Date of Award


Document Type


Degree Name

Doctor of Philosophy (PhD)


Ocean Engineering and Marine Sciences

First Advisor

Kelli Z. Hunsucker

Second Advisor

Geoffrey Swain

Third Advisor

Robert van Woesik

Fourth Advisor

Austin Fox


Biofouling, the growth of benthic invertebrates on anthropogenic surfaces, impacts many industries and is a major vector of non-native species worldwide. Understanding the ecological relationships between biofouling organisms and their environment is necessary to assist management practices. This study investigates the biofouling communities at Port Canaveral, Florida, in order to potentially refine biofouling mitigation practices. Recruitment panels were used to document the temporal changes in community composition, biofouling pressure, recruitment, and growth rates. These factors were also used to assess relationships with temperature and salinity. A second component of this work provided documentation on the variation in non-native species abundance based on location within the port, time of year, and surface orientation. Community composition and dominant organism differed seasonally and showed some interannual variation. A notable observation was the disappearance of colonial tunicates during the summer of 2018, the typical seasonal dominant. Biofouling pressure was typically highest in late summer to early fall when temperatures were highest. Recruitment was variable throughout the study, which is typical for marine invertebrates. Relationships with temperature and salinity were strongest for biomass accumulation and total macrofouling cover after a one and two-month immersion, explaining around half of the variation of the data. Growth rates of barnacles and encrusting bryozoans were highest in late spring and early summer when temperatures were increasing. A survey of Port Canaveral identified eight barnacle species, three of which are non-native to Florida, and found their presence to vary based on location in the port as well as time of year. In addition, surface orientation impacted the biofouling community composition, but not the abundance of non-native and cryptogenic species. This dissertation helps provide a foundation for the biofouling ecology at Port Canaveral. It also outlines a novel method that utilized clear recruitment panels as a nondestructive tool to further explore ecological relationships in biofouling communities. In addition, comparing the detailed information gathered during this study to the ongoing, long-term monitoring at Port Canaveral provided some context to the extreme changes in the community, demonstrating these two data sets are complementary. This work is a first step in creating predictive biofouling models and understanding the dynamics of non-native species at Port Canaveral. Expanding upon the data collected could help develop more informed biofouling management practices for ship and biosecurity managers.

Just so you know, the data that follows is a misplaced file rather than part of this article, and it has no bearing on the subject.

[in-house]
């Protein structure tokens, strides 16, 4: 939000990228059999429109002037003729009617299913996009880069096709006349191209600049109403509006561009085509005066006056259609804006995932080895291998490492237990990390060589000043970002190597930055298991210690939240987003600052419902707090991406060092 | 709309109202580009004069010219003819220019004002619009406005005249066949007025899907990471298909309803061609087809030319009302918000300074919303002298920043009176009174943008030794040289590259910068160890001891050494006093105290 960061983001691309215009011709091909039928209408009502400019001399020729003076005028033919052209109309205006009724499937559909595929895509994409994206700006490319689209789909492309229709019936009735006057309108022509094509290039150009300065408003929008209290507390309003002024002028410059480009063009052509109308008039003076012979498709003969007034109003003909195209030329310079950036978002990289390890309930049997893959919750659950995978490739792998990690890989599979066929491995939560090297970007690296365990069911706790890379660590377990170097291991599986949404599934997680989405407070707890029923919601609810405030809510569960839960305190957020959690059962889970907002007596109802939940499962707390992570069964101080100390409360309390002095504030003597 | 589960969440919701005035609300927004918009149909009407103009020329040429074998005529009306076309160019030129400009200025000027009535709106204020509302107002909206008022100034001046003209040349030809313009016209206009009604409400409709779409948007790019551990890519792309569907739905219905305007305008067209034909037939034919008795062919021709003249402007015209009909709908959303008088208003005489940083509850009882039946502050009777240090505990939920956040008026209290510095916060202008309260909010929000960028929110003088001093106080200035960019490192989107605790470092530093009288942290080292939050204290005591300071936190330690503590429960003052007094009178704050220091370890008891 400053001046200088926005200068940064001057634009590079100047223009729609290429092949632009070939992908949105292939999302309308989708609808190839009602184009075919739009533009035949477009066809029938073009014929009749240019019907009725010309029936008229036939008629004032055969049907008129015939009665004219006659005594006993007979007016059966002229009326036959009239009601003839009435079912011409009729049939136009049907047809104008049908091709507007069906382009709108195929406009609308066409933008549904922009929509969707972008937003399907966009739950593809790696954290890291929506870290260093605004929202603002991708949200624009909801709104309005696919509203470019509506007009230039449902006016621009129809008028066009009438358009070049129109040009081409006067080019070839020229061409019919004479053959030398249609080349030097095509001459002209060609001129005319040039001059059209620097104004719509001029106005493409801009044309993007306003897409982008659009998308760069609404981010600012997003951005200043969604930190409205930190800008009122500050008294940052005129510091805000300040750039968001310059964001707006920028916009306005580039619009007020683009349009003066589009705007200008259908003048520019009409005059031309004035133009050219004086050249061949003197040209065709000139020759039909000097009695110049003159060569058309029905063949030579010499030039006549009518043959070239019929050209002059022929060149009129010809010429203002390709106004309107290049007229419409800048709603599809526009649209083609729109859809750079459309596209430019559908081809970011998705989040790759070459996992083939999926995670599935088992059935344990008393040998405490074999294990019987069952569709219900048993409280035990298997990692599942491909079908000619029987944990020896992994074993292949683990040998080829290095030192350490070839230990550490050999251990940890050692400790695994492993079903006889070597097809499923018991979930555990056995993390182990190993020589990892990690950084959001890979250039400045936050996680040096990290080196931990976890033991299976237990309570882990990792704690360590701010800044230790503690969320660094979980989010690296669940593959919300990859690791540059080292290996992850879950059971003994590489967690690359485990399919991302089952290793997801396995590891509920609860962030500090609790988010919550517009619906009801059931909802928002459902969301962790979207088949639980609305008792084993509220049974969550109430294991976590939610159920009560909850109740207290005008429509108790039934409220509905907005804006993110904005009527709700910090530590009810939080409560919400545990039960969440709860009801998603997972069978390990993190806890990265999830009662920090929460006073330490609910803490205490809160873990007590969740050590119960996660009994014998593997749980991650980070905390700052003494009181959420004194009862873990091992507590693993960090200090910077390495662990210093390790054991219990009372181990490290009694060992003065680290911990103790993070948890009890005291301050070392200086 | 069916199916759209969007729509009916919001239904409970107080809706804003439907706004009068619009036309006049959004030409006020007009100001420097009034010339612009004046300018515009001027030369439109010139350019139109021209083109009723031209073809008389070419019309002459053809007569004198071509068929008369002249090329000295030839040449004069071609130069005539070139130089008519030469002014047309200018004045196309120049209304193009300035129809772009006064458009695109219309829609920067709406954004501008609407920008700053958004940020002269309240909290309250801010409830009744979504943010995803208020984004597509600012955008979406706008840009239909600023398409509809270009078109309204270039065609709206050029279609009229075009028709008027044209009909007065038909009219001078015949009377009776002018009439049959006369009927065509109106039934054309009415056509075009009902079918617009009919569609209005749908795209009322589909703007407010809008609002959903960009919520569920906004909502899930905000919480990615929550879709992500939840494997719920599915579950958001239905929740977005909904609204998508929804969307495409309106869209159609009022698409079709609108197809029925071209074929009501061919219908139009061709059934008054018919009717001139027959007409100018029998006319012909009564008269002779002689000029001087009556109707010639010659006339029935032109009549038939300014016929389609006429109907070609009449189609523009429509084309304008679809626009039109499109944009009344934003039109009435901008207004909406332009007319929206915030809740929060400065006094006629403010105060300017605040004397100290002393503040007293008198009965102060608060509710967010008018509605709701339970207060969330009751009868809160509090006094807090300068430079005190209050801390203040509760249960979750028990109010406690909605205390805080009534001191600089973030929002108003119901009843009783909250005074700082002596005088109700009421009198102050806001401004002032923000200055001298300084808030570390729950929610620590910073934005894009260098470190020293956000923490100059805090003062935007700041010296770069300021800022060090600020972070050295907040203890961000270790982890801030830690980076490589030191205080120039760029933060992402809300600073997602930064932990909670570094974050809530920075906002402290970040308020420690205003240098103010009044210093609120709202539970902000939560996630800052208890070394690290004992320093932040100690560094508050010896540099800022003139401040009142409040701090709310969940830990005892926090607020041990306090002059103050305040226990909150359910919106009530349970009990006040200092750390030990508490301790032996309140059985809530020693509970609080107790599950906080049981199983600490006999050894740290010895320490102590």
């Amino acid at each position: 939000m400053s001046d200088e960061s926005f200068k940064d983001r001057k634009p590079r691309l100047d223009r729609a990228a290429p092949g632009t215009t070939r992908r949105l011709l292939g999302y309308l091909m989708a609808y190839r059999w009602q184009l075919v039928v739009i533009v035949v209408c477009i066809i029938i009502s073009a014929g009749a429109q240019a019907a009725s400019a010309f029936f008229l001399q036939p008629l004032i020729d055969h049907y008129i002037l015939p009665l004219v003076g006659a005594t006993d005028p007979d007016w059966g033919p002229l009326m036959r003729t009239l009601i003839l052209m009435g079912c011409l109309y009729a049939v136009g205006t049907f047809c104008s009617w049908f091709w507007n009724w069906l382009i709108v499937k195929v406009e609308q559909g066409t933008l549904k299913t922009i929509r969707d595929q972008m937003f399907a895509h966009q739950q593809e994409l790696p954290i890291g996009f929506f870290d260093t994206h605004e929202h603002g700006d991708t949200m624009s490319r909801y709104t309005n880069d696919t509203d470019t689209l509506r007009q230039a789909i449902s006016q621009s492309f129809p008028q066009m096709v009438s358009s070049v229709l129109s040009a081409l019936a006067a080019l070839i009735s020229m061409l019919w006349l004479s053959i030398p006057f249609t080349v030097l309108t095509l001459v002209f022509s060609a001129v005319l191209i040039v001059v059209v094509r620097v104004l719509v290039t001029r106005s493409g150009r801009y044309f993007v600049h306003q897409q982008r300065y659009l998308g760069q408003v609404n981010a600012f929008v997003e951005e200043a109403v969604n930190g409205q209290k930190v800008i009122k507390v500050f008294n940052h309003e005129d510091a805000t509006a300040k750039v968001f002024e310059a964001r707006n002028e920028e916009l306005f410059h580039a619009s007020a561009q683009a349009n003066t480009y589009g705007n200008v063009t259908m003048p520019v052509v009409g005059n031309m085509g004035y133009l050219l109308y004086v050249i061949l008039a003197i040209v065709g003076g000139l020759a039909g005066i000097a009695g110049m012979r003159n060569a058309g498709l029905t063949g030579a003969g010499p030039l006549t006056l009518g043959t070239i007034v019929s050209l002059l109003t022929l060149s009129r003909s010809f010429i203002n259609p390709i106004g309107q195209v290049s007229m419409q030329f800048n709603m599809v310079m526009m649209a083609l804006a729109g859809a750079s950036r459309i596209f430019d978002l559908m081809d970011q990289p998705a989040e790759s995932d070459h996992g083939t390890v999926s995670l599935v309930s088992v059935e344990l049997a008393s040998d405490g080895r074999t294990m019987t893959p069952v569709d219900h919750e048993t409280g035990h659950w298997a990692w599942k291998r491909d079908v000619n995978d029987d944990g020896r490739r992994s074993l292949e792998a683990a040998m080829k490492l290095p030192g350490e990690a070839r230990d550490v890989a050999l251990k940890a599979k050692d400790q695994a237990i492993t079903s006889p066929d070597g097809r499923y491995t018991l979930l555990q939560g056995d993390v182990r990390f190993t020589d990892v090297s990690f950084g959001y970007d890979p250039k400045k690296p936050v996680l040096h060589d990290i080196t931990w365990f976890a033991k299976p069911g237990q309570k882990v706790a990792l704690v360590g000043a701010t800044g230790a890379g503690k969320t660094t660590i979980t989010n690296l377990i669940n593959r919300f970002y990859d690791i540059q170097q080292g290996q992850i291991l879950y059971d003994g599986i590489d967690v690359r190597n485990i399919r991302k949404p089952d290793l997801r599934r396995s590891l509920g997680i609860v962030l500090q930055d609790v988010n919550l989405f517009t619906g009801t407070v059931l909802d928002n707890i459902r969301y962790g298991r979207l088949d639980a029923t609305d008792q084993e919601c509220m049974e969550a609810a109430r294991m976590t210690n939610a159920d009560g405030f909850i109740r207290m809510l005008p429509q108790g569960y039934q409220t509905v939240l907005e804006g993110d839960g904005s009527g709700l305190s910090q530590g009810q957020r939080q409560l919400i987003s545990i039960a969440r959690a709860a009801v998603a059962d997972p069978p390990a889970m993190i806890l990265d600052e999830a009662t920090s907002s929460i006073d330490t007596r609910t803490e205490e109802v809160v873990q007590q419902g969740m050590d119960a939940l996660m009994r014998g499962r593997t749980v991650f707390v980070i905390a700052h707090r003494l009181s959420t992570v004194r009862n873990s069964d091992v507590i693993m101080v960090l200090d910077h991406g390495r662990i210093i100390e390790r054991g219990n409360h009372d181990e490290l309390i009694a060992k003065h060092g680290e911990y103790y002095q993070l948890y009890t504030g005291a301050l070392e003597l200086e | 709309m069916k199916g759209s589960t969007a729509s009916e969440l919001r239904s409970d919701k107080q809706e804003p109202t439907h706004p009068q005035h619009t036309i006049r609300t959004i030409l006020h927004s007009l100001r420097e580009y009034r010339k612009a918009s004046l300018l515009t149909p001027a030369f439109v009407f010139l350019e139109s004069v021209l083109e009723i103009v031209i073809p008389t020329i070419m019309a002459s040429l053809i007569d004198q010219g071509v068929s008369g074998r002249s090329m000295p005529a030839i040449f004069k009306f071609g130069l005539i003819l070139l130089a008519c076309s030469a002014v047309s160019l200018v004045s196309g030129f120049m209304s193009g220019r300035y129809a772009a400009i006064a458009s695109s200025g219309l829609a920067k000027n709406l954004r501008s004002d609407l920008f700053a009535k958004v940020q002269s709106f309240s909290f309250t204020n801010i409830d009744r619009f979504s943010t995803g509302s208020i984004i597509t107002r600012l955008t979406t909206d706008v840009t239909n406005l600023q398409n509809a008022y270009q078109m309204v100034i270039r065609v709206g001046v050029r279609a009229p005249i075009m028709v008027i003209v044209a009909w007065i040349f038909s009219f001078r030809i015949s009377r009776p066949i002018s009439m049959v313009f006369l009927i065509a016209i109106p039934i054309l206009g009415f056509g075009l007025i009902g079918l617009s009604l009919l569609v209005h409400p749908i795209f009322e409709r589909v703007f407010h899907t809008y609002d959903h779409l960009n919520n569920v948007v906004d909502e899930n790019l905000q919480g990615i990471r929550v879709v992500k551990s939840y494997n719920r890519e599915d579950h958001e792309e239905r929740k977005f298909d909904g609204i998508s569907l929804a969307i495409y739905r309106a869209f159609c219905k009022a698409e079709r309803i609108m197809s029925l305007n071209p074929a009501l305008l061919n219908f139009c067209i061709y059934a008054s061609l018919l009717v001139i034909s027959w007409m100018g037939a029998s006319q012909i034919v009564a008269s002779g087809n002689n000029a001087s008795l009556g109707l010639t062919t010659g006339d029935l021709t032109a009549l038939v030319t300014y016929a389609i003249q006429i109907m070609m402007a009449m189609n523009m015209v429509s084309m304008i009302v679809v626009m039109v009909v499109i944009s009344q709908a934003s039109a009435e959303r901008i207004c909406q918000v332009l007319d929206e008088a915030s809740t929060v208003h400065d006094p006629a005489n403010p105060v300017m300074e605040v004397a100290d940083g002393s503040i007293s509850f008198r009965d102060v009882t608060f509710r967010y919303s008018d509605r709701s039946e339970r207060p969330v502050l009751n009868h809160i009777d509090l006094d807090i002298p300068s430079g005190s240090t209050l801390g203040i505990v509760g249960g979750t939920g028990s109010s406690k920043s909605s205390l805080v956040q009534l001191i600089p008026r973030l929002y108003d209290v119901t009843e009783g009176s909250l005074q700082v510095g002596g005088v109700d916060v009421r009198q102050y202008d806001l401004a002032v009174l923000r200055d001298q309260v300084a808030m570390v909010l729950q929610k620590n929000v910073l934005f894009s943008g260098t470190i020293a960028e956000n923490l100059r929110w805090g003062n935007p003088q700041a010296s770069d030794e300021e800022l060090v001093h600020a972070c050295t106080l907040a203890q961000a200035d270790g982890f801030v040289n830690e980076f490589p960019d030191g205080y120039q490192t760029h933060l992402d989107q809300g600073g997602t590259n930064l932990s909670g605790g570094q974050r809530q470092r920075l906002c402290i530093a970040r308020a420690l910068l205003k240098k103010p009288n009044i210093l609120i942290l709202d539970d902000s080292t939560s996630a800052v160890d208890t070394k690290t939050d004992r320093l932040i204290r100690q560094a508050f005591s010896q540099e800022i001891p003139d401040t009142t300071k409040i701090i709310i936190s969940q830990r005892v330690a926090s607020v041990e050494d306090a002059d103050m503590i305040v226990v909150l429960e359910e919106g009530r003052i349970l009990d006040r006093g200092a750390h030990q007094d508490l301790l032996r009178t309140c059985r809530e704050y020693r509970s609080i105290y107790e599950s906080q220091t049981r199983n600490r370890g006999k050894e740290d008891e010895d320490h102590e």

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Oceanography Commons